Why not now? The barriers to adopting true predictive analytics.

Change

While reading Jared Diamond’s excellent book on the rise and subsequent global dominance of Eurasian societies Guns, Germs and Steel, I was stopped in my tracks by his chapter on the evolution of technology entitled Necessity’s Mother. Diamond briskly demolishes the commonly-held view that necessity is the mother of invention. In fact he argues that many inventions were developed by curious-minded people or those with a fascination for certain aspects of the technology in question. Rather than satisfying an existing demand, the inventors were the early adopters and consumers were often slow to catch up, only starting to demand the product once it had been in available for a considerable time. We are biased towards focusing on invention-as-problem-solving and so we ignore the fact most people didn’t feel they needed the early forms of phonographs, automobiles, typewriters, cameras or televisions. In fact, I recall similar bafflement and outright hostility to some technologies that have been developed during my own lifetime such as the internet, cellular phones and email.

This phenomenon is of particular interest to me because I work in predictive analytics – a ‘technology’ whose time has finally come, at least if the daily deluge of articles, ads, tweets, conference invites and announcements I receive is to be believed. Stories about predictive analytics are making their way into the mainstream media. We are told a particular police department has started using this new approach to target criminal activity more effectively; that an insurer saved millions of dollars by predicting which claims were fraudulent; that a utility company halved the number of power outages by modelling the hourly risk of asset failure. Faced with growing numbers of stories like this, one might be forgiven for thinking that predictive analytics is technology that has now crossed into the realm of necessity.

But here’s the thing. The same sorts of pronouncements were being made ten, fifteen and even twenty years ago. ‘Oh but come on Mr Q’, I hear you say, ‘this time things are really taking off – we’re finally turning the corner’. Oh yeah? Well maybe you’re right or maybe this ‘corner’ is actually the curvature of the earth. The cold reality is that when it comes to advanced predictive analytics, most data-rich organisations are still a lot more like the Flintstones than they are the Jetsons.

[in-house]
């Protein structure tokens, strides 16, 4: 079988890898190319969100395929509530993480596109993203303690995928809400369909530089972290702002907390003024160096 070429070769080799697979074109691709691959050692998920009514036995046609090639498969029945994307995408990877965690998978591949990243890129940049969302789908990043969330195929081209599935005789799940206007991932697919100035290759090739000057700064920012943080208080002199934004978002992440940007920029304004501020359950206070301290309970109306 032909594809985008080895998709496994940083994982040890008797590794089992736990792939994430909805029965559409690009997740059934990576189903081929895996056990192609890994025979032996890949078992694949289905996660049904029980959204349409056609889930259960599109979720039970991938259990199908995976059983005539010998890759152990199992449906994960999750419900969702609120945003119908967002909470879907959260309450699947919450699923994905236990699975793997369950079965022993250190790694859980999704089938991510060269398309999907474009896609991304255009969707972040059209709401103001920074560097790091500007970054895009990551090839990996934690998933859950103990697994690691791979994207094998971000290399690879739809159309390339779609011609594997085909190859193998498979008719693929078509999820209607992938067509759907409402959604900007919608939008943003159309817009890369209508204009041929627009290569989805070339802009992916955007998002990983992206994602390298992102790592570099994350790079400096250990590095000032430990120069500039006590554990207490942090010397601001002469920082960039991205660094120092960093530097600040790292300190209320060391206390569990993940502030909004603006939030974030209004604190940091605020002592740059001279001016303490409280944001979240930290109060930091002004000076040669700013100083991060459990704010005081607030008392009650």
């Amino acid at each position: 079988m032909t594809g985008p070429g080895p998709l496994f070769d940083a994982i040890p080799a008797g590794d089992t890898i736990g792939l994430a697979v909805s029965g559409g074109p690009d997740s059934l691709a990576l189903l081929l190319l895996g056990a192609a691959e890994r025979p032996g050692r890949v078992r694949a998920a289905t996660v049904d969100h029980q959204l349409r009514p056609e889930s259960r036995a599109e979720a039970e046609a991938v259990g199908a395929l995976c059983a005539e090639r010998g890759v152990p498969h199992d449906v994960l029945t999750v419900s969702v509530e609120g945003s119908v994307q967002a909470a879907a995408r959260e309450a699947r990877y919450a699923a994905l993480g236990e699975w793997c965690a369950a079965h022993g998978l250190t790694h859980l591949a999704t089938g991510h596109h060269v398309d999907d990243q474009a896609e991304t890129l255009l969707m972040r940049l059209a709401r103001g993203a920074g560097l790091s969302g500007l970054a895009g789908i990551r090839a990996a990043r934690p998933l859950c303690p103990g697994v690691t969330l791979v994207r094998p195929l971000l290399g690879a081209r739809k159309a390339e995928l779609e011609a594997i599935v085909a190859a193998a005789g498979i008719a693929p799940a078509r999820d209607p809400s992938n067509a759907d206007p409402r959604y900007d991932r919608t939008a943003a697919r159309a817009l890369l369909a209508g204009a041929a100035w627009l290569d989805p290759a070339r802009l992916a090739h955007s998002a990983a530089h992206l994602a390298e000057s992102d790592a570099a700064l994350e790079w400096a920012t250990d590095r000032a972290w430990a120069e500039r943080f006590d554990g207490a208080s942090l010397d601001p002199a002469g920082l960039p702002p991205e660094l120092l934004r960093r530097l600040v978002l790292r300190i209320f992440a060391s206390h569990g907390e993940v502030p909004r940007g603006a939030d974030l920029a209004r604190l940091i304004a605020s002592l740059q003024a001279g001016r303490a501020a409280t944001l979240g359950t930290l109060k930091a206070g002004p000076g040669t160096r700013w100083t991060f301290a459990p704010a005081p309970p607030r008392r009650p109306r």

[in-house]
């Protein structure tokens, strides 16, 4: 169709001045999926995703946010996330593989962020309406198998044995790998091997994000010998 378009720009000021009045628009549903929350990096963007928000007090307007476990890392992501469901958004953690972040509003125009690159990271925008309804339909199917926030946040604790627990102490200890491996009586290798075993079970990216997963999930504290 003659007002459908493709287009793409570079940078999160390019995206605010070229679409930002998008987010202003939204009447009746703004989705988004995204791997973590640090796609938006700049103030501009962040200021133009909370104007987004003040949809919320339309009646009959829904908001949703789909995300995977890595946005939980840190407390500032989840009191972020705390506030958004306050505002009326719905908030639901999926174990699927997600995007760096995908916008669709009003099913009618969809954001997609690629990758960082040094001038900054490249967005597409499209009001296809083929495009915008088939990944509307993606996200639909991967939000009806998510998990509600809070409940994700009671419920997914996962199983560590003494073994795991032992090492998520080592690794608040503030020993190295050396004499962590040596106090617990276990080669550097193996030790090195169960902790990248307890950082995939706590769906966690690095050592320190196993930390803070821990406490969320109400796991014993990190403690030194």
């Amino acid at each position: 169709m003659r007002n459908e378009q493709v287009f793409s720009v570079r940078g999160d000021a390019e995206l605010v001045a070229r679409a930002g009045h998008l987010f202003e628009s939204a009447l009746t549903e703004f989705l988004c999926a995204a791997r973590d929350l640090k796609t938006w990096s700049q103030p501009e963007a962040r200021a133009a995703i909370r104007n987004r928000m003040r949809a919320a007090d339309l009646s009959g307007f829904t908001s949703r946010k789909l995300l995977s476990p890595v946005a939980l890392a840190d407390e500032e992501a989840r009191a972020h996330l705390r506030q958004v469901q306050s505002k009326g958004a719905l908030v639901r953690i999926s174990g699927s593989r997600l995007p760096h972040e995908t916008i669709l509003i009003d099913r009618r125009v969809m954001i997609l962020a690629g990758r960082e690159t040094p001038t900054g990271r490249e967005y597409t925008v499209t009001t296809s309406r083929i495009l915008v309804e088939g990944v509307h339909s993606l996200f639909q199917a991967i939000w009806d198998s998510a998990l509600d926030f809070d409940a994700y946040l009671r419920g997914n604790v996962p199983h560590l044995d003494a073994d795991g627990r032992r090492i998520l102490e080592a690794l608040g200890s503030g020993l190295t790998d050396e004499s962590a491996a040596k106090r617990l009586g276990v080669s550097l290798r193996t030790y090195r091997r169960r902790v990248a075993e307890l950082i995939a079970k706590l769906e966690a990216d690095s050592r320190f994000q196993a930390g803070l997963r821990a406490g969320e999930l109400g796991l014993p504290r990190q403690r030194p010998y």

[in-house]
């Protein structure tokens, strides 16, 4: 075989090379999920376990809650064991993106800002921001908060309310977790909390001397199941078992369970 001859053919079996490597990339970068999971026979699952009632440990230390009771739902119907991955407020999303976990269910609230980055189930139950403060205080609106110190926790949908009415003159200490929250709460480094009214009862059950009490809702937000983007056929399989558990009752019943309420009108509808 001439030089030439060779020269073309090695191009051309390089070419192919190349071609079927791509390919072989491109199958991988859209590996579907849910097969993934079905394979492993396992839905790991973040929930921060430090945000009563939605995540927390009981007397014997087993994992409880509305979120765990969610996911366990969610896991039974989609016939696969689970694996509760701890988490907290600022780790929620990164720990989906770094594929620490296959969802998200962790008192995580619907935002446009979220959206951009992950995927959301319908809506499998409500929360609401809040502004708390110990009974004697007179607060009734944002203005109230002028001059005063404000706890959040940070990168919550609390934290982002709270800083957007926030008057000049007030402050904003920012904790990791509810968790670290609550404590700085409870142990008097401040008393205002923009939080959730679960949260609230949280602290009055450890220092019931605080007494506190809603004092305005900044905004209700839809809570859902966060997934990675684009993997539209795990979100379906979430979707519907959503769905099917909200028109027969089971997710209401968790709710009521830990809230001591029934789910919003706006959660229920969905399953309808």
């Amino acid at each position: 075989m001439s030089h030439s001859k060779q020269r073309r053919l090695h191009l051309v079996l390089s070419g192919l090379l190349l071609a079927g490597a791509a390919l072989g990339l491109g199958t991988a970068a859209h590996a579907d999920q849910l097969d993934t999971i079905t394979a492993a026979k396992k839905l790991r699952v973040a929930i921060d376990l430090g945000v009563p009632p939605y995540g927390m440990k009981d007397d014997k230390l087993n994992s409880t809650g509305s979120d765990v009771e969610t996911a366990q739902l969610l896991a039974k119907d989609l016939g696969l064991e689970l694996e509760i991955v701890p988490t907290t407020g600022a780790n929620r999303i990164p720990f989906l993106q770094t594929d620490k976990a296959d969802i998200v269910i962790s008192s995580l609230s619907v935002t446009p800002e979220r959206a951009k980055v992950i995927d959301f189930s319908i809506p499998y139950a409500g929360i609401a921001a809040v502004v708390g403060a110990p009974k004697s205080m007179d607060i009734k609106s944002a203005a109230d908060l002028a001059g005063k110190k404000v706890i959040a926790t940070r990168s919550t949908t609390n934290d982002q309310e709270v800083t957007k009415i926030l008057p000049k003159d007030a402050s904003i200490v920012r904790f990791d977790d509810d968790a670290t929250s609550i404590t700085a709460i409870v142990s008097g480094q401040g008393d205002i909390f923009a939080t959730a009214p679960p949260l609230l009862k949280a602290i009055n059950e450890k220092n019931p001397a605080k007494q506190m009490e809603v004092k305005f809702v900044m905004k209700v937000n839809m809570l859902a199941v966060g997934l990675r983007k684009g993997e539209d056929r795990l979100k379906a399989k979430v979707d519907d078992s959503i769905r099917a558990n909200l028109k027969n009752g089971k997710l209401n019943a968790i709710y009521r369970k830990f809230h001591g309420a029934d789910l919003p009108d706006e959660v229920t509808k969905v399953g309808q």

I’ll admit that a growing number of organisations, both commercial and not-for-profit, have adopted more sophisticated analytical approaches in last few years, but these are still the exception rather than the rule. To wit, how come predictive policing isn’t used by all forces? Why do most utilities still rely on calendar-based maintenance programs to keep assets functioning? How come my bank, a major customer of a leading analytics vendor’s software, has offered me the same product every time I’ve logged on to check my account for the last ten years? Is it some experiment in attrition marketing? The paucity of sophisticated analytics in most organisations might lead you to think that they prefer to regard the world as a random mess. Why is that? Let’s examine the possible barriers to the adoption of data-driven technologies that encourage more a forward-looking and rational approach to decision making.

  1. It’s really expensive – this one falls at the first hurdle because in fact the predictive analytics market is very mature and completely wide open. You can pay through the nose for a fancy decision tree or you can download an entire data mining package for free. Also, compared to the costs of a lot of other IT implementations, the cost of predictive analytics is peanuts. Just look at how much money was being spent during the days of the ‘rush to warehouse’, the early dotcoms, ‘CRM fever’ or even now on ‘No SQL’ solutions and Hadoop-like platforms.
  2. ‘We don’t have the right data for that sort of thing’ – a common enough belief that usually dwindles to a painfully thin excuse on closer examination. If advanced analytics relied on oodles of clean, consolidated data from multiple sources stored in pristine warehouses you wouldn’t even be reading this.
  3. ‘We don’t know how to use this stuff’ – fair enough, a lack of experience and knowledge of successful predictive analytics applications is obviously a legitimate barrier although hardly an insurmountable one. Sadly, a quick glance at the curricula of the some of the most sought-after MBA courses available globally reveals a depressing lack of modules with an analytics focus.
  4. We don’t need it – yet’ – finally, we arrive at a simple and important truth. However much predictive analytics might benefit an organisation, most can function reasonably well without it. At least until their competitors start driving optimised decisions based on deep analytics.

This leaves me thinking: why have any organisations made a significant investment in predictive analytics? In my experience the answer is either a) because due to competitive pressures they had no other choice (e.g. the telco sector) or b) because they happened to employ individuals who had enough vision, clout and chutzpah to see the enormous value in being innovative with data. So if invention is the mother of the necessity, what is the mother of enterprise? I wonder if it’s courage.